Japanese Local Cuisine Reproduction Series ⑪: Ibaraki Prefecture: Soboro natto

  • Mar 15, 2023
  • Pauli

Japanese Local Cuisine Reproduction Series ⑪: Ibaraki Prefecture: Soboro natto

Japanese food "natto" is a boom worldwide. Natto is traditional food fermented by 'Bacillus subtilis natto' fungus with soybeans that are softened by boiling and steaming, and generally refers to "itohiki natto" (sticky natto that leaves a melty cheese-like thread called '糸' / 'ito' in Japanese)). It is one of the basic and budget ingredients of Japanese food available throughout the year at food counters all over Japan.

The dish "soboro natto" (そぼろ納豆) we will introduct in this article is made of natto and dried radish (kiriboshi daikon or wariboshi daikon). "Soboro natto" is known in Japan as a local cuisine of Mito City, central Ibaraki Prefeccture. Now let's learn information about "Soboro natto" and how to make it!

What is a Japanese local cuisine?

Local cuisine (郷土料理 / Kyodo-ryouri) refers to dishes suitable for the climate that have been eaten in a local area for many years by using regional products. Many of them are comfort food and are popular among Japanese for domestic gourmet trips.

The origin and history of natto

The origin and history of natto

There are various theories about the origin and birthplace of natto, but Mito City, Ibaraki Prefecture, has the most convincing one.

Mito's natto has a very long history. In 1083, when Minamoto no Yoshiie, a warlord of the Heian period, stayed at the residence of Watari town of Mito City on his way to Oshu, his servant made boiled beans for horse feed and wrapped them in straw. The rest of the boiled beans were fermented before they knew, and the beans were leaving sticky part like melty cheese. The servant later found out the beans were indeed surprisingly delicious, and Yoshiie was also very pleased. Since then, the custom of giving such beens to generals has spread. They are  "beans to be given to the general" (将軍にめる / shogun ni osameru mame), hence the name "natto" (納豆).

Origin of soboro natto

Origin of Soboro natto

Soboro natto is a traditional dish of Mito City, combining natto and dried radish soaked together in salt and soy sauce. The dried radish (切り干し大根 / kiriboshi daikon - thinly cut then dried radish) is a dry food made by exposing the radish to cold wind for three days and freezing it in the night breeze on the last night.

The word "Soboro" of soboro natto generally refers to boiled pork or chicken fried until the juice from the meat is gone. In another meaning, the word also refers to "small things" or "finely chopped". By the way, "Soboro natto" is sometimes called "Oboro natto" or "Shoboro natto", both with the same meaning.

The reason for the birth of the soboro natto is that flourishing natto making and radish farming in Ibaraki Prefecture.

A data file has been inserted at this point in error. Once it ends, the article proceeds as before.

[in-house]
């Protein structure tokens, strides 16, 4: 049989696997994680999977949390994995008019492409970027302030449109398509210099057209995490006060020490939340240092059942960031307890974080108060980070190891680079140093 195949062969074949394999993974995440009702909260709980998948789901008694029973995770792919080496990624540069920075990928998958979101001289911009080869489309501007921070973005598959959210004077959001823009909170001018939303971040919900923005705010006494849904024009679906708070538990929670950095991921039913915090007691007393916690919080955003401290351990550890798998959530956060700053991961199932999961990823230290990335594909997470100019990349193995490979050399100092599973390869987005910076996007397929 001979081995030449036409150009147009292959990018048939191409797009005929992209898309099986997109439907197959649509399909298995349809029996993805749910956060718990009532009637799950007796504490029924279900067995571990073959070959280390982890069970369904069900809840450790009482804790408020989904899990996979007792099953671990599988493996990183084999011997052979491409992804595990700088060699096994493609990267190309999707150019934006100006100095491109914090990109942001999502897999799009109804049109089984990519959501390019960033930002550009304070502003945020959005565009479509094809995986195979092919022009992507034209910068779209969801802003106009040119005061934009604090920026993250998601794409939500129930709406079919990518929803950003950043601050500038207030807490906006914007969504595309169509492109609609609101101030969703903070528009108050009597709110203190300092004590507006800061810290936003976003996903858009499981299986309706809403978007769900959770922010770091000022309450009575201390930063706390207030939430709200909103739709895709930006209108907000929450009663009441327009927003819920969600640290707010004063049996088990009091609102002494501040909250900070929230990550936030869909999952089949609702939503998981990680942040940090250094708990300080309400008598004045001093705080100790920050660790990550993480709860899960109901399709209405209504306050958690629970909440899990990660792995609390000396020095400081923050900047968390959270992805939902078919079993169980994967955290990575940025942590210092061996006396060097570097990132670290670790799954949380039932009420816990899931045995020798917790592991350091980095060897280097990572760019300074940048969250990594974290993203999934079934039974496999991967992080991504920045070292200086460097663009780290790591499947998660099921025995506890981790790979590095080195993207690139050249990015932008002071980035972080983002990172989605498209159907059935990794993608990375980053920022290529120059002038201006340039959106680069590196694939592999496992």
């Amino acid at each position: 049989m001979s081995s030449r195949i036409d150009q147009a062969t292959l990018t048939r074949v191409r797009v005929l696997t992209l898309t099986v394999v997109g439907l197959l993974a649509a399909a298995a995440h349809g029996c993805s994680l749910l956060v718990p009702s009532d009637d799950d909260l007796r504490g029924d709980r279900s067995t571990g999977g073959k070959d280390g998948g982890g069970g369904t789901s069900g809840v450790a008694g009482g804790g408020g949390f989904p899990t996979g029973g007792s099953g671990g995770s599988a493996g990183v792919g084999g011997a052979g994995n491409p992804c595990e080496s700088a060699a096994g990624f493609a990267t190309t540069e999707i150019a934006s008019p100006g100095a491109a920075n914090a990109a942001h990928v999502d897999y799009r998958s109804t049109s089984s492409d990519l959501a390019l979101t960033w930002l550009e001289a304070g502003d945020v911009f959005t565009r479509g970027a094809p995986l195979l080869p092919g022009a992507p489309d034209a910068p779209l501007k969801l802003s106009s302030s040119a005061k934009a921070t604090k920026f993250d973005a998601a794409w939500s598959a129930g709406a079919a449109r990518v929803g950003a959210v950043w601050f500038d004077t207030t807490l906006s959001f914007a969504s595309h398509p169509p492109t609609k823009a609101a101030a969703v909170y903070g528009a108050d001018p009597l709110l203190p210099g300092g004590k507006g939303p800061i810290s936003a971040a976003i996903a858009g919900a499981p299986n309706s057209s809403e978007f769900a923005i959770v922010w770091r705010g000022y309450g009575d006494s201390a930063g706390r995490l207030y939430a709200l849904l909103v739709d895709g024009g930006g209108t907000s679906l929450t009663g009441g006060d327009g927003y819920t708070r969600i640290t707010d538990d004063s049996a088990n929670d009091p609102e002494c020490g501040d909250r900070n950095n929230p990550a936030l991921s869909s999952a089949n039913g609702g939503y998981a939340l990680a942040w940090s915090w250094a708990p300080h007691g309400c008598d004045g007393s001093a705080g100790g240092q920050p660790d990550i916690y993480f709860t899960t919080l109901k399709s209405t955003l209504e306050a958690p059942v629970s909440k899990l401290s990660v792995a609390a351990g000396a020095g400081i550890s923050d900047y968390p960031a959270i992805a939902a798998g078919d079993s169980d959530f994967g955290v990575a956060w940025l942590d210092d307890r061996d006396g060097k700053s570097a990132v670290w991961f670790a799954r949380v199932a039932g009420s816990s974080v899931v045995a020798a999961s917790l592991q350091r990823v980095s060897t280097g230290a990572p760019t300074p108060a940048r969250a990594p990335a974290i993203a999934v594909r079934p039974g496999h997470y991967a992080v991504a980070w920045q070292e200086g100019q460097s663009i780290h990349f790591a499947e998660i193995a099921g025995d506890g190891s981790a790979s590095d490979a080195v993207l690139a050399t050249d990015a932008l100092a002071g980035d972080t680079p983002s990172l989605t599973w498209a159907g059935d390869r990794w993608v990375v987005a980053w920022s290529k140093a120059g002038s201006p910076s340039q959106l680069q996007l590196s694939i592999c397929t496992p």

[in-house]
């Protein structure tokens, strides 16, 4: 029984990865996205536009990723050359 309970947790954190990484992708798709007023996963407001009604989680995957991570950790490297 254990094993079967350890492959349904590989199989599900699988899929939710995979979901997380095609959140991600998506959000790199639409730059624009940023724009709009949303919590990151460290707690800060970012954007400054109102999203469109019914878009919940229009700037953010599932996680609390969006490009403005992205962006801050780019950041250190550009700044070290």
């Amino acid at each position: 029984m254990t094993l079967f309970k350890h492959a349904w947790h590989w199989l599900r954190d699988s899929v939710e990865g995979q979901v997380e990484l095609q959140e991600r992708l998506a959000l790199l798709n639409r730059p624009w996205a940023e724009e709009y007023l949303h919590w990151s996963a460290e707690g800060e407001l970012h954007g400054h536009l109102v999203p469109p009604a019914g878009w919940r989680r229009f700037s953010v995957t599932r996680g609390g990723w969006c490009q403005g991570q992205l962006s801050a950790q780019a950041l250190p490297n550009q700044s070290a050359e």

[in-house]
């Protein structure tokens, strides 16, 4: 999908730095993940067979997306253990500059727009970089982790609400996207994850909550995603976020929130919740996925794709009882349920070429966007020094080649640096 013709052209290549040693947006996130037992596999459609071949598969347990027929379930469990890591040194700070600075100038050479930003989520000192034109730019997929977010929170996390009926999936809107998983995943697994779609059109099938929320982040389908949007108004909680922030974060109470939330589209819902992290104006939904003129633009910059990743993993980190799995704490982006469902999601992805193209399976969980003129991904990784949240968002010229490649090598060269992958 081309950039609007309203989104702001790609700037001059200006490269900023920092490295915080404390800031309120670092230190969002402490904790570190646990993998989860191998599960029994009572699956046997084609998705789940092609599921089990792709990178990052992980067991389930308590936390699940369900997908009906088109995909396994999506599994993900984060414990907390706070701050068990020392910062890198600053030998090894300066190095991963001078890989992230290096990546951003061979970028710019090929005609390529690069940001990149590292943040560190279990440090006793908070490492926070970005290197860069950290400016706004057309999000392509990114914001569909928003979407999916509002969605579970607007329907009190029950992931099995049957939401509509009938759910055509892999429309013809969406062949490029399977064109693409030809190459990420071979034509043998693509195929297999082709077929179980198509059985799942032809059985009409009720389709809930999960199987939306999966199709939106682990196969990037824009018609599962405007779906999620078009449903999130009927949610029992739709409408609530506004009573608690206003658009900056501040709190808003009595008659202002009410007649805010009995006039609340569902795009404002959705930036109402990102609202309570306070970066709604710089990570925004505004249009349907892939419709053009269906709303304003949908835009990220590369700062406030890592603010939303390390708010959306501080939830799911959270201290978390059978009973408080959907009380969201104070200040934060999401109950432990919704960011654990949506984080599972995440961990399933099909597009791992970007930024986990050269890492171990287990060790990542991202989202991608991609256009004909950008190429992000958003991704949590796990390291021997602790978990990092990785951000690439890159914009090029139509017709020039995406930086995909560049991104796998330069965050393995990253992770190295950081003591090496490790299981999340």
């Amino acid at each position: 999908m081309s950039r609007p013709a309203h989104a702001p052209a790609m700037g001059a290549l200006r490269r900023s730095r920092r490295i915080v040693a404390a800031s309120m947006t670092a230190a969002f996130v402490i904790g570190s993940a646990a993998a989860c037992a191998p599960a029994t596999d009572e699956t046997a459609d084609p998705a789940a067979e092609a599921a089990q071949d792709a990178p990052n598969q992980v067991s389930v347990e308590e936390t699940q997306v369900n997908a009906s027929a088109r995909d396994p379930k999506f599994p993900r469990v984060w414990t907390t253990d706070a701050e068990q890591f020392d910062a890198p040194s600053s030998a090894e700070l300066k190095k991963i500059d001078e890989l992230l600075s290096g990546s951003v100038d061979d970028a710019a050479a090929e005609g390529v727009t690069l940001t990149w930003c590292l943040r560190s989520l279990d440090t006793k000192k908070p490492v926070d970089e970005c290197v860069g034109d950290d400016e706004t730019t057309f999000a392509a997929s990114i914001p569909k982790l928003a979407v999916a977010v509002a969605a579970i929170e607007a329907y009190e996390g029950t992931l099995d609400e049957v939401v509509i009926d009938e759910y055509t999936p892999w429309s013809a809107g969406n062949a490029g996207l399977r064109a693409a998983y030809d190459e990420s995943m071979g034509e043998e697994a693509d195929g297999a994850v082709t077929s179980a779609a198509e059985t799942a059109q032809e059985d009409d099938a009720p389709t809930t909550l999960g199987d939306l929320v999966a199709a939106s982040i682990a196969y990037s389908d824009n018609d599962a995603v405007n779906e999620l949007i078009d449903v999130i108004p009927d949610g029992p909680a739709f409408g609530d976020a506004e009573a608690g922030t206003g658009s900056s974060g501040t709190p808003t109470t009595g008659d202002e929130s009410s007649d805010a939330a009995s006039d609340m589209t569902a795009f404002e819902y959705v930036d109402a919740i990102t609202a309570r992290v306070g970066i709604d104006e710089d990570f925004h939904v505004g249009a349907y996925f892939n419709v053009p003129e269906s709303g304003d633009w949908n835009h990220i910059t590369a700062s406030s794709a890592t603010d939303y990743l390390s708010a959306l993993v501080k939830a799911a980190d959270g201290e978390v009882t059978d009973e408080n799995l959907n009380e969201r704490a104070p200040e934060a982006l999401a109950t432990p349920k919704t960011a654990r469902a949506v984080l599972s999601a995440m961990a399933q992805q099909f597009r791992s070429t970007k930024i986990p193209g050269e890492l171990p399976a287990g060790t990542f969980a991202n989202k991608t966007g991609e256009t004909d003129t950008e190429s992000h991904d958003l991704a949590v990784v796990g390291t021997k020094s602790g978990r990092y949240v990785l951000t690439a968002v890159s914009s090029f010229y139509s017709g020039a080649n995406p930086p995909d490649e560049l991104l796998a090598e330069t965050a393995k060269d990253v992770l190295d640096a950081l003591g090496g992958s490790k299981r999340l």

In Mito City, Ibaraki Prefecture, natto making was thriving as a way to eat soybeans that can be harvested before typhoons during the Edo period. At that time, there was a custom of making natto with soybeans harvested in the fall and distributing them to neighborhoods and temples. Various local dishes were born using natto so that people could eat surplus natto for a long time.

Soboro natto is also one of the local cuisine born from devising a way to enjoy surplus natto. Natto that is not cheese-like-sticky enough was mixed with the preserved food called kiriboshi daikon (to preserve radish) and salted - contributing to the prototype of the current soboro natto.

Soboro natto is easy to make, so it is often made as one of the home cooking dishes in modern times, whereas kiriboshi daikon is now often boiled and seasoned with soy sauce and mirin.

So far, we have introduced the history and origin of soboro natto. Next is how to make it! How about making one on your own?

Soboro natto recipe

Soboro natto ingredients (for 2 servings)

What is 'kiriboshi daikon' dried radish?

A 'kiriboshi daikon' dried radish is made by drying thinly sliced radish under the sun. The sunlight increases the sweetness and creates a unique crunchy texture. Generally, kiriboshi daikon is shredded into thin strips, but there is also a "wariboshi daikon" (割り干し大根 - splitted then dried radish) wichi uses thicker radish for a chewier texture.

  • Kiriboshi daikon (dry) …… 15g
  • Natto ... 2 packs
  • Soy sauce (shoyu) ... 1 tablespoon
  • Mirin ... 1 tablespoon
  • Sake ... 1 tablespoon

How to make soboro natto

  1. Wash the kiriboshi daikon quickly and soak it in water for about 15 minutes.
  2. Squeeze the soaked kiriboshi daikon radish tightly to drain the water and cut it into appropriate sizes.
    * You may cut with a kitchen knife or cut with scissors.
  3. Put kiriboshi daikon, soy sauce, mirin, and sake in a frying pan or a small pot and heat on low heat. Fry the mixture with seasoning and make sure the seasoning is mixed over the whole.
  4. Stop the heat after the seasoning juice is gone. Put the natto in a bowl, pour the sauce and mustard (karashi) that come with natto packs over it, then add the stir-fried kiriboshi daikon.
  5. Mix them well and it is done.


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